Reply To: What do you think was your biggest mistake?

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(re: Biggest mistake) what do you think is the biggest mistake you made at Sierra?
I had a major problem dealing with being a public company. As a public company, there are people who track and predict your quarterly revenues. A huge portion of our revenue came from new products. If a product shipped late, this could skew a huge amount of revenue from one quarter to the next one. Missing a quarterly profit goal meant the stock price would slide, demotivating employees.
The right answer is to finish products six months before release, like the film industry does. I never had that luxury. I did try to leave time in the schedule, but products always shipped later than we thought.
Time after time, we would let the street (financial community) know when we thought products would ship, we would spend 100’s of thousands of dollars on marketing, and the product wouldn’t be there.
My biggest mistake was sometimes shipping a product I knew wasn’t ready. There were times I folded to the pressure, and shipped a product that I shouldn’t have.
This happened because of all the pressure from lots of directions.
The street – we had our quarterly revenue goals to hit
Marketing – product slippage sometimes means the marketing runs months before the product is in the stores. With a game called Outpost, we ran several different campaigns, some a year before the game shipped – because we kept thinking the game was months from shipping (for years)
Budget – late products are also over budget products. If the budget for a game is $2 million, and the team is burning $200,000 per month – a six month delay means an additional $1.2 million on the budget. This may exceed the original profit projection for the game.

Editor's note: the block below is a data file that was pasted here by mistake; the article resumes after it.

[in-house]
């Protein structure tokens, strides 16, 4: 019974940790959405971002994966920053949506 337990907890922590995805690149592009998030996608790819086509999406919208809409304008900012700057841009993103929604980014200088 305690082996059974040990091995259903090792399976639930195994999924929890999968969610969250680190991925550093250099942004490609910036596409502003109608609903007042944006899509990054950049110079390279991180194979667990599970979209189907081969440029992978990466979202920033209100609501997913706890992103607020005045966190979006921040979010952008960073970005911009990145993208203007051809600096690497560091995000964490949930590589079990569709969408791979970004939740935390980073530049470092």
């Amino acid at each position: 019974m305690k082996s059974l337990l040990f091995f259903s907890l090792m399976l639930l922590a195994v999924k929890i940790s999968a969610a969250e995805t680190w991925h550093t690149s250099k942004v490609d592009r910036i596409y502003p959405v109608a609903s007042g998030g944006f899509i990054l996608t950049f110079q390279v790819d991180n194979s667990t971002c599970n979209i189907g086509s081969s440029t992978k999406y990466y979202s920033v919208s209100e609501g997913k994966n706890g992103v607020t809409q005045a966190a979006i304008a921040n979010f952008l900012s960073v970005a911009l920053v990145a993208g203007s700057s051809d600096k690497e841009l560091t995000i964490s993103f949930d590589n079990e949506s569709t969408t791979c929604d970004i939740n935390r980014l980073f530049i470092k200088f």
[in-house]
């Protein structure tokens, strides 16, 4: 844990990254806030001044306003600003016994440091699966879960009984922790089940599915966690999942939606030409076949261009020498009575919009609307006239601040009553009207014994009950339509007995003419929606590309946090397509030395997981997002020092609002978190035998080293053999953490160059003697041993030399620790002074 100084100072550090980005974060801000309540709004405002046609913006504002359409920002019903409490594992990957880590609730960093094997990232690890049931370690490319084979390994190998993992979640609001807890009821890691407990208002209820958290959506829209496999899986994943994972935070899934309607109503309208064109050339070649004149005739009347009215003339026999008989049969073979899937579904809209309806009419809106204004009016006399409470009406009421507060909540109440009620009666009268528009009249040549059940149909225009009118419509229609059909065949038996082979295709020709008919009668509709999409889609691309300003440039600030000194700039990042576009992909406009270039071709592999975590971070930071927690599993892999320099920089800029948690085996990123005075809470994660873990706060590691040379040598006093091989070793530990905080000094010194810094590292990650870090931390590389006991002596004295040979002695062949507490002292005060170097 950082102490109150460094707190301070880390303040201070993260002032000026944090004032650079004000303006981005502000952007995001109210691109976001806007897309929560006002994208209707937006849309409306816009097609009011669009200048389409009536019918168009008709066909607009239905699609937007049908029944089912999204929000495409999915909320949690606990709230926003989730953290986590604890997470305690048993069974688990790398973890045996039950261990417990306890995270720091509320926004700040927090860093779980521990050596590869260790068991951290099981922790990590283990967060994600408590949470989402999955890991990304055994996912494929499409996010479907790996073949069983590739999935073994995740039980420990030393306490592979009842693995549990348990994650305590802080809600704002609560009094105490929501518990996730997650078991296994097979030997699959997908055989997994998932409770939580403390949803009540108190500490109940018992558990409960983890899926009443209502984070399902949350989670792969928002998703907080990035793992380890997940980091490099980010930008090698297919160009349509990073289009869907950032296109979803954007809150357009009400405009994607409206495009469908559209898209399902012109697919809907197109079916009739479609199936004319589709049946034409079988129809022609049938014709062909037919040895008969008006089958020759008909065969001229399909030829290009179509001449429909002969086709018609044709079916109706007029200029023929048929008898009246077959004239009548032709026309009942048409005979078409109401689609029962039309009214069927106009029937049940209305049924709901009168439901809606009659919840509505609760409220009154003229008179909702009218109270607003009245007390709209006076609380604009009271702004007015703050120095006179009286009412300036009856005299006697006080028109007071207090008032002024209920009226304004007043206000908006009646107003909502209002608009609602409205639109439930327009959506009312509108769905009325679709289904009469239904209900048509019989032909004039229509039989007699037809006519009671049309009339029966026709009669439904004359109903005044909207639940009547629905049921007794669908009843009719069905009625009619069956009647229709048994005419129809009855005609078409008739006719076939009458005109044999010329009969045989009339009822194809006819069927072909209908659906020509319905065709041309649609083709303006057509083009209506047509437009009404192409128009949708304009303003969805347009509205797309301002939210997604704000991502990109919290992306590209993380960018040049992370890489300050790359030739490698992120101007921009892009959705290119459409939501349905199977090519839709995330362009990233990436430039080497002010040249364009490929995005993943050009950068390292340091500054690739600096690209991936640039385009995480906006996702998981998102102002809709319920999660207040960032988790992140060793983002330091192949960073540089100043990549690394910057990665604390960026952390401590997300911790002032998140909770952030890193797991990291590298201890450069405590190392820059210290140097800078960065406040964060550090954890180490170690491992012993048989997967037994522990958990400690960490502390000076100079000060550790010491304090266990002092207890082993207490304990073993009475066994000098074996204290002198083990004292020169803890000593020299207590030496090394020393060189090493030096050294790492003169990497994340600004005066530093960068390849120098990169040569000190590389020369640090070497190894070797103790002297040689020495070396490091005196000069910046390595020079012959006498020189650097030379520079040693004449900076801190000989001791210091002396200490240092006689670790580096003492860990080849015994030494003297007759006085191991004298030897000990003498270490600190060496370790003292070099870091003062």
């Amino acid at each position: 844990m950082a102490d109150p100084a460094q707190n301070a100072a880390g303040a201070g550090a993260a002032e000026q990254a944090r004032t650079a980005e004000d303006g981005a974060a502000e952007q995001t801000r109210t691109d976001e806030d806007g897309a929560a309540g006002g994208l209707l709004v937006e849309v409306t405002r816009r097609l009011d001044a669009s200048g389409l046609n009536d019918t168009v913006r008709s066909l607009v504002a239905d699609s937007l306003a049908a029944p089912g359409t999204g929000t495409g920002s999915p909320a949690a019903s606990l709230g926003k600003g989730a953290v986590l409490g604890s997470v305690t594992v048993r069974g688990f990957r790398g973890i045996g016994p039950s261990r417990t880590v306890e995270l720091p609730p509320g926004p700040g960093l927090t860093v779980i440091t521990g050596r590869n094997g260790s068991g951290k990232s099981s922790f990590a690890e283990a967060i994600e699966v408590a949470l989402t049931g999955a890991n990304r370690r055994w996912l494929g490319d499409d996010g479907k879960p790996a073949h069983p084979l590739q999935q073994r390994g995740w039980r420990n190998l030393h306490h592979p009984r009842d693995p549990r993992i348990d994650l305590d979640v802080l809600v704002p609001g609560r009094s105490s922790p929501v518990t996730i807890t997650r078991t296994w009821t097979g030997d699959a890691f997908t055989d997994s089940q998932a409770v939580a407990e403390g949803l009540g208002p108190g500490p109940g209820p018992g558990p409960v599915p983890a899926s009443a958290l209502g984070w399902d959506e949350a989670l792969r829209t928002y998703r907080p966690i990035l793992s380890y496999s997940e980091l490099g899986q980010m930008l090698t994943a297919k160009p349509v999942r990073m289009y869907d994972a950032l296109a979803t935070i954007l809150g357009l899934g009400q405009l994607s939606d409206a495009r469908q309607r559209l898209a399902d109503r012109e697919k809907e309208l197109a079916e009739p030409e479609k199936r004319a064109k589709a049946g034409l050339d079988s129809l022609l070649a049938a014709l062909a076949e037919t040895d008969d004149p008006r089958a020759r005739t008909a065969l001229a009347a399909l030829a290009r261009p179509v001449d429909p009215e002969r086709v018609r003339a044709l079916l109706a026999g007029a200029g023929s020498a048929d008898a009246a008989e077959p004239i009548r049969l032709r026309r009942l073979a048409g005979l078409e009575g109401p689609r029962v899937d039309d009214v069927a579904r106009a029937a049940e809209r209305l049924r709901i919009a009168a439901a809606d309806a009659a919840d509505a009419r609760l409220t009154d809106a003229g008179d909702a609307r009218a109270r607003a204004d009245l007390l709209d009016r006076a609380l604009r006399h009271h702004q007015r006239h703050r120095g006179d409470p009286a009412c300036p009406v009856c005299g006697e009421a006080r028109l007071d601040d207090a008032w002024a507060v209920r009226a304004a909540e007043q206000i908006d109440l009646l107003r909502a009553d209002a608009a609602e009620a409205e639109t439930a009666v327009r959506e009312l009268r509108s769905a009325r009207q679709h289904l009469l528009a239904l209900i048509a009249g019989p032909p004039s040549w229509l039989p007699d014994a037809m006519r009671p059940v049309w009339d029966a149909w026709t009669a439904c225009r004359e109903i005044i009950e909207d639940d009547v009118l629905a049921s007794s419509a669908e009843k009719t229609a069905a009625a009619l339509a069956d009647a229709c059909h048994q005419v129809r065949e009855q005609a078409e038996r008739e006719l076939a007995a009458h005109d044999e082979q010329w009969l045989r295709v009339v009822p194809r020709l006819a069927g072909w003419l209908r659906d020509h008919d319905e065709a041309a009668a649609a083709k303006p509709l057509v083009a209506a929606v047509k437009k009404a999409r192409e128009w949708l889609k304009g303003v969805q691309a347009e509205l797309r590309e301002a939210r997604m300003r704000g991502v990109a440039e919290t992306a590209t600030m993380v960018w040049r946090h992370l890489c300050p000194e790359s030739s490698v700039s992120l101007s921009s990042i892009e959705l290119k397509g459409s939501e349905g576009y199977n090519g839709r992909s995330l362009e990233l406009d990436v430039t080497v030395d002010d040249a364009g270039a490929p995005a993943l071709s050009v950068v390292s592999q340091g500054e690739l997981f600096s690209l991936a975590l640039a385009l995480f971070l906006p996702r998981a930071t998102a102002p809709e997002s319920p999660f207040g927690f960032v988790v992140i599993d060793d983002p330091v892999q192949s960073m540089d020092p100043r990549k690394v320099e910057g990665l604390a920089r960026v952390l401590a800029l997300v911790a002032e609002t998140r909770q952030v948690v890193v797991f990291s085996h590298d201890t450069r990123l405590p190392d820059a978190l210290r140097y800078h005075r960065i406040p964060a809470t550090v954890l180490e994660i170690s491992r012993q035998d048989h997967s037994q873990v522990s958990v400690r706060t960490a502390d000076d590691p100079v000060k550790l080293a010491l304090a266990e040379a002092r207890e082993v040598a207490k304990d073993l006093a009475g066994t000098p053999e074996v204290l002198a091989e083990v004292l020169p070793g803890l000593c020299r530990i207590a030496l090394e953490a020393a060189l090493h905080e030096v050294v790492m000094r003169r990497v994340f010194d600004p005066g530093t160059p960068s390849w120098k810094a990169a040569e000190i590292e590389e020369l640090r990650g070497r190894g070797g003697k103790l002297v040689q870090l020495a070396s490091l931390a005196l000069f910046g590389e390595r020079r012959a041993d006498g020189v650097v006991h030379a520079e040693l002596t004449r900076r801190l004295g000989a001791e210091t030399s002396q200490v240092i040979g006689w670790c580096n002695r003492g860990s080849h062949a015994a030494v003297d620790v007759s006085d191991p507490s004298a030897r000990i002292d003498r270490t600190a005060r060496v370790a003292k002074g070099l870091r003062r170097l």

Add all this together, and you see why I spent 20 years stressed out.
On those occasions where I shipped a product because of all this pressure — I paid for it later.
I used to always talk about customer acquisition costs. It was how I thought of our business. All customers I fit into one of three categories:
people that hadn’t bought from us
people that bought from us, and liked us
people that bought from us, and had a poor experience
For each game, I would think about what it costs, per unit sold, to reach each of these three offices. Reaching a new buyer might cost $4, an existing buyer $2, and bringing someone back into the family who had bought from us, and had a poor experience, $20. In other words, you can’t make money no matter what you do, attempting to sell products to people who don’t like you.

Obviously, we made a lot more people happy than unhappy – but, I can’t say that our record was perfect. If I had it to do over again, I would not have shipped some products until later, and some I would have never shipped.